The Forge

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Where: Wicklow, Ireland

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When: 01 January 1940

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Roadside forge with a beatifully shaped doorway at Enniskerry, Wicklow. This forge was built around 1855 and is still there today. See the National Inventory of Architectural Heritage for more information on this lovely building.

Date: Circa 1940

NLI Ref.: VAL 205751

Info:

Owner: National Library of Ireland on The Commons
Source: Flickr Commons
Views: 26891
forge blacksmith farrier enniskerry wicklow ireland 1940 1940s valentinesons smithy horseshoe backroad nationallibraryofireland jamesvalentine williamdobsonvalentine valentinephotographiccollection

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    Richard Eric

    • 04/Sep/2011 14:53:11

    http://www.flickr.com/photos/mogey Thanks for the map!

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    XPAT-Polska

    • 04/Sep/2011 16:45:24

    What a fantastic building!

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    Swordscookie

    • 04/Sep/2011 21:06:38

    And what a lovely photograph of it? I have often admired it when passing and it does look so good in this!

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    instinctive mind

    • 05/Sep/2011 00:07:14

    Nice photo. Indeed it is a lovely building. Also looks like God's Country there.

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    Peter Denton

    • 05/Sep/2011 17:57:50

    I just love the horse shoe-shaped doorway... a genius design!

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    EnniskerryHistory

    • 06/Sep/2011 16:30:06

    Great photo! You can see the old cart-wheel metal straps ready to go on the wooden wheels. That was quite a job I think, the straps were white hot and just exactly the size of the wheel. When they cooled, they shrank and pulled the wheel together tightly. This was the "New Road" constructed c.1850.

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    National Library of Ireland on The Commons

    • 06/Sep/2011 20:21:51

    http://www.flickr.com/photos/[email protected] Also known as Forge Road??

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    EnniskerryHistory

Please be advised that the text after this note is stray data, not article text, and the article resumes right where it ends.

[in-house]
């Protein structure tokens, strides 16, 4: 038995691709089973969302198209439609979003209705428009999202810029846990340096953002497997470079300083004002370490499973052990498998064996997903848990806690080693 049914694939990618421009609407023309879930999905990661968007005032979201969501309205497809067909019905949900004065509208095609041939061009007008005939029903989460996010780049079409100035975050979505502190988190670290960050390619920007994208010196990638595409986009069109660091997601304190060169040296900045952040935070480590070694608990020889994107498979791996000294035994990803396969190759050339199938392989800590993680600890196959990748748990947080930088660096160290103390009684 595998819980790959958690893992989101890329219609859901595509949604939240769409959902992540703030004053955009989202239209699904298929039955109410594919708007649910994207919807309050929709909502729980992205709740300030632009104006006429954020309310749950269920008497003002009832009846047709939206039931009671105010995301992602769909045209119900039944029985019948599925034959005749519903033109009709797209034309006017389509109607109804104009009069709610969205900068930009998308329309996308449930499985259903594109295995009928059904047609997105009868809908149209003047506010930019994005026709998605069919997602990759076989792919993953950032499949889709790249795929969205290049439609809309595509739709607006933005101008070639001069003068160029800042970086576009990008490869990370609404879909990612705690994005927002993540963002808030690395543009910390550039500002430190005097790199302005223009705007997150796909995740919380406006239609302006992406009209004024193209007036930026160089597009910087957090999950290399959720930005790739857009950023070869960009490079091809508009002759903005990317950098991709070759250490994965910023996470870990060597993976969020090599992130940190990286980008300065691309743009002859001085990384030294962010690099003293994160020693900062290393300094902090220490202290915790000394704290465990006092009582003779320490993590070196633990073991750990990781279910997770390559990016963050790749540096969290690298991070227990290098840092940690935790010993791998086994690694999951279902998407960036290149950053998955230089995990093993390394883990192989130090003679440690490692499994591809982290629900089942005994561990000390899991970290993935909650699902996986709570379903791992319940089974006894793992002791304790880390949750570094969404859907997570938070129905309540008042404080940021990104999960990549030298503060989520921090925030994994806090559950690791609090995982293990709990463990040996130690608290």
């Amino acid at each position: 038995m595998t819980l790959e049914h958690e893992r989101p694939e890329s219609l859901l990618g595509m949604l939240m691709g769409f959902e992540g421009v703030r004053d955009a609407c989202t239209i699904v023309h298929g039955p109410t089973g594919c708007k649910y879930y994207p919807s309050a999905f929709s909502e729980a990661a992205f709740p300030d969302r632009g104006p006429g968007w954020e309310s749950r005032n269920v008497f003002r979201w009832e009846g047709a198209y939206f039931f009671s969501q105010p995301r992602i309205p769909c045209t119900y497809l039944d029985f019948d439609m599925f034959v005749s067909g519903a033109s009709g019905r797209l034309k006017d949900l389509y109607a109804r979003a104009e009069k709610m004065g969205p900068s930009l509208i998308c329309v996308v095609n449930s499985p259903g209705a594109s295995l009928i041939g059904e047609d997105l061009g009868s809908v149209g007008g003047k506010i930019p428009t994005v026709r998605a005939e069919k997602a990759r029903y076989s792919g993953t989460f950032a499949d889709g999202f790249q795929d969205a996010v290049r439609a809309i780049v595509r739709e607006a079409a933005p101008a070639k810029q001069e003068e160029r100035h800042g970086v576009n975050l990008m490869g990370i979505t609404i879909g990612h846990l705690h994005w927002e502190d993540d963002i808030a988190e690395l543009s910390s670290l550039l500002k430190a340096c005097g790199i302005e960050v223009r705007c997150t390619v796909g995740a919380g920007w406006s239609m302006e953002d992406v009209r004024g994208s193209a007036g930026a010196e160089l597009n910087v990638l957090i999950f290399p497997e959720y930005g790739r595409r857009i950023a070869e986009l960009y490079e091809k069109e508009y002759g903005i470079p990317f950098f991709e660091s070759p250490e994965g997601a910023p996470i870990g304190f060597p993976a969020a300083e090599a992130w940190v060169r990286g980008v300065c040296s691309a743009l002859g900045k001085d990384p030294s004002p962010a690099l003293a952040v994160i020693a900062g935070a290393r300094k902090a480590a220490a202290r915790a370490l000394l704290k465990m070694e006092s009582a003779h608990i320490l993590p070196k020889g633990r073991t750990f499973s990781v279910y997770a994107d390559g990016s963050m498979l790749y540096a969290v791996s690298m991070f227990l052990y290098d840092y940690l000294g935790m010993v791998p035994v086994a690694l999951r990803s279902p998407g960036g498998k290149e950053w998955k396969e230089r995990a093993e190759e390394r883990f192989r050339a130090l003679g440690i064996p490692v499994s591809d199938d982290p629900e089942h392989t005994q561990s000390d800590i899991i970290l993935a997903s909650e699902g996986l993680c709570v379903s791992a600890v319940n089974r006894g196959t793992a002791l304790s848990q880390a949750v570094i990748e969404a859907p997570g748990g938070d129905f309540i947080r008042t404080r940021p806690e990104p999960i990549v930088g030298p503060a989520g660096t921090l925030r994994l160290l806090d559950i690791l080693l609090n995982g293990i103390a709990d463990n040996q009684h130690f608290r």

• 07/Sep/2011 12:52:14

    Yes, locally it would be the Forge Road. When it was originally built, I think it was called the New Road or the Knocksink Road as it went through the crossroads (you can just about see) onto Knocksink, originally over a wooden bridge, and then in 1865 over a beautiful stone arch bridge (highest in Ireland for a time!) There's lot's of stuff in the Minute Books of the Guardians of Powerscourt (NLI MS 16376-79) in the 1850s regarding compensation to tenants whose land had been unsettled by the creation of a new steep bank caused by cutting the "New Road". Also a problem on the Knocksink side was tenant plots being cut in two, which wasn't considered good land management. The short answer to your question is: "Yes" :) I think the forge and house (out of shot) cost £200 to build in 1850s.

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    National Library of Ireland on The Commons

    • 08/Sep/2011 07:35:38

    http://www.flickr.com/photos/[email protected] Thanks for the short answer, but loving the long answer!! :)

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    RETRO STU

    • 15/Sep/2011 09:49:18

    [http://www.flickr.com/photos/[email protected]] Hi Peter. You may also know of this one at Multyfarnham in County Westmeath maps.google.com/maps?q=multyfarnham&hl=en&ll=53.6... It's currently used as a storage shed but there's still a lot of the old blacksmithy equipment inside. Unfortunately, the equipment is not in-situ as it had all been moved around some time in the past and inside looks a total shambles. Stuart.

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    Peter Denton

    • 17/Sep/2011 09:54:45